During my first week at my new job, my team hosted an event called “Open Access for the Humanities” in conjunction with SPARC Europe. It was a free event, open to anyone who was interested, and consisted of four talks – two by OA publishers, and two by researchers from the University, giving their perspective on OA.
The first speaker was Frances Pinter who, as well as being the CEO of Manchester University Press, is also the Executive Director of Knowledge Unlatched, a project which sounds a bit like Kickstarter for publishing. Essentially, the idea is that academic libraries each pledge some money to make a book OA. If enough libraries pledge, then the book is “unlatched” and will be published OA (or made OA if it has already been published). The more libraries who participate, the less they each have to pay, as the cost to publish each book (the Title Fee) is a fixed sum decided by the publisher. The pilot project involved a package deal where libraries pledged to pay for publishing a set of 28 books, spanning a range of subjects. It was a success; 297 libraries participated, and ended up paying less than $50 per book. I like the idea, especially given that OA for books is something that really needs work, but I’m not sure if scaling up to larger book collections would go down as well – libraries still have to pay for the ebook licenses for non-OA textbooks and don’t have unlimited resources. This interview with Frances on Semantico.com explains more about KU and addresses some of the scaling-up issues.
Something else that was quite interesting was the collection of author interviews on the KU website: they give a good snapshot of the attitudes that authors in the humanities have towards OA publishing.
After Frances, we heard from Brian Hole, the CEO of Ubiquity Press. UP enable authors to publish their work for much lower fees than those that the large publishers charge. You can publish in one of their OA journals, or you can set up your own; they provide the support for universities or libraries who want to set up a press or a journal but haven’t got the resources in-house. They’ve got a large peer review database which is shared between all the journals, so their publications are held to the same rigorous standards as other, more established, journals (fighting the perception of OA as inferior quality). You can also publish books or other types of research – Brian said they’ll publish anything, including research data, software and wetware (I think he meant cyberware), but I haven’t been able to find any unusual examples on their website.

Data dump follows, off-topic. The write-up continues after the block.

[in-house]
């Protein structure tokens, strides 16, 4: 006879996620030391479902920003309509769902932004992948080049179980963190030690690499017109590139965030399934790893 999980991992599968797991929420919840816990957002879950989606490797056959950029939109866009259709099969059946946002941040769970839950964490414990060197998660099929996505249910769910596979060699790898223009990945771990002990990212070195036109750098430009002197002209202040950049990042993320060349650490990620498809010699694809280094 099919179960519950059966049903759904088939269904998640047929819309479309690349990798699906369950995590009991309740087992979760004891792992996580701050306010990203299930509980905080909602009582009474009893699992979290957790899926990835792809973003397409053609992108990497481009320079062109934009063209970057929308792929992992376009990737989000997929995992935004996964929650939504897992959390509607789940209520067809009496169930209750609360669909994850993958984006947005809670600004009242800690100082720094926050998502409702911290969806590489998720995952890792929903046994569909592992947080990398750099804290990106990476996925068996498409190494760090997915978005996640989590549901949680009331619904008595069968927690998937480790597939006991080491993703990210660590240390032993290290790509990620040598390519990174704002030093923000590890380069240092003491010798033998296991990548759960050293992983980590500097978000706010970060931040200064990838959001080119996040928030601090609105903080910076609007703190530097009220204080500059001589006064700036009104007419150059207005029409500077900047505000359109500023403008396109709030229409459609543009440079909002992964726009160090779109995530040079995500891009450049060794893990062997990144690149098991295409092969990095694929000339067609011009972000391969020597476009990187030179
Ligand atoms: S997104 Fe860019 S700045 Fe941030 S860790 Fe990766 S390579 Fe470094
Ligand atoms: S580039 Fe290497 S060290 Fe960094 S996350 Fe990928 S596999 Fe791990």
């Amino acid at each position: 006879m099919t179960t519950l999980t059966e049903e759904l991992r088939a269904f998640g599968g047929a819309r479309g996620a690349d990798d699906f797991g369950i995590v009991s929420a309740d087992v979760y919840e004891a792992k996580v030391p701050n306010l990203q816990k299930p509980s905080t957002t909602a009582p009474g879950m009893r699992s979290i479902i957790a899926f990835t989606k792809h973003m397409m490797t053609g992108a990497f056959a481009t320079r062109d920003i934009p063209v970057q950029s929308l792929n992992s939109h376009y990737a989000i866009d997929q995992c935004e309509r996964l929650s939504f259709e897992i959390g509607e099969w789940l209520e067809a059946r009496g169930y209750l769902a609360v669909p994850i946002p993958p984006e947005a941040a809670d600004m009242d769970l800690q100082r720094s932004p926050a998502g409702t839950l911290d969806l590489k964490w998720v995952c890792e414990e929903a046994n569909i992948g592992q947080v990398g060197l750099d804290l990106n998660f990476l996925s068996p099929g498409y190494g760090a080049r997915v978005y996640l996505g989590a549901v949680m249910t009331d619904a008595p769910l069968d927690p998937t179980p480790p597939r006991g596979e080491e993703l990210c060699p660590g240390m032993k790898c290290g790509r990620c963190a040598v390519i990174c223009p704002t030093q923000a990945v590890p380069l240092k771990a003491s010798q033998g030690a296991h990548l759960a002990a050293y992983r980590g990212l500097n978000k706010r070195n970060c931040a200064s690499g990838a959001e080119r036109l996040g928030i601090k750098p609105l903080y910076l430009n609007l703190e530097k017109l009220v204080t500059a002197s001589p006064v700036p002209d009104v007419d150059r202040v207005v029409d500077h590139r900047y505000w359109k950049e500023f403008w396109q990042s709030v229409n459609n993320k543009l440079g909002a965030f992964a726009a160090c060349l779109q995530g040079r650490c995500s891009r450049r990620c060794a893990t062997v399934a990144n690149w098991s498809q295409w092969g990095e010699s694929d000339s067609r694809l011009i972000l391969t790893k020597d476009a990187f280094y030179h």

UP’s aim is to make OA publishing affordable and sustainable for everyone, so they offer a range of options to reduce costs, for example fee waivers or simple file hosting (without editorial support etc) for institutions in developing countries. I really like this as it gives everyone a chance to make their research visible without having to go through the expensive traditional routes.
The two Leeds authors who presented at the event gave their own takes on OA publishing and what it means for them. Malcolm Heath spoke about the tension between the author as a publisher, and the author as an author, two personas which can often want quite different things. Alaric Hall then illustrated some of the benefits of OA using examples from his own career; he got a job based on the fact that his interviewer had been able to access and read one of his recent publications, and he built new international research partnerships thanks to his work being freely discoverable online. He also mentioned how he uses Wikipedia as a pre-publication research space, reading, editing and creating articles relevant to his research, and collaborating with other editors to improve the information. It was good to hear an academic being positive about Wikipedia for once!
Overall the event was really interesting and I enjoyed hearing about initiatives that go beyond green vs. gold. I was also very happy to go away with some post-it notes, a pen and a lovely sticker which is now on my notebook.
SPARC Europe are hosting four more OA events before Christmas, in London, Coventry and Scotland. See here for more details.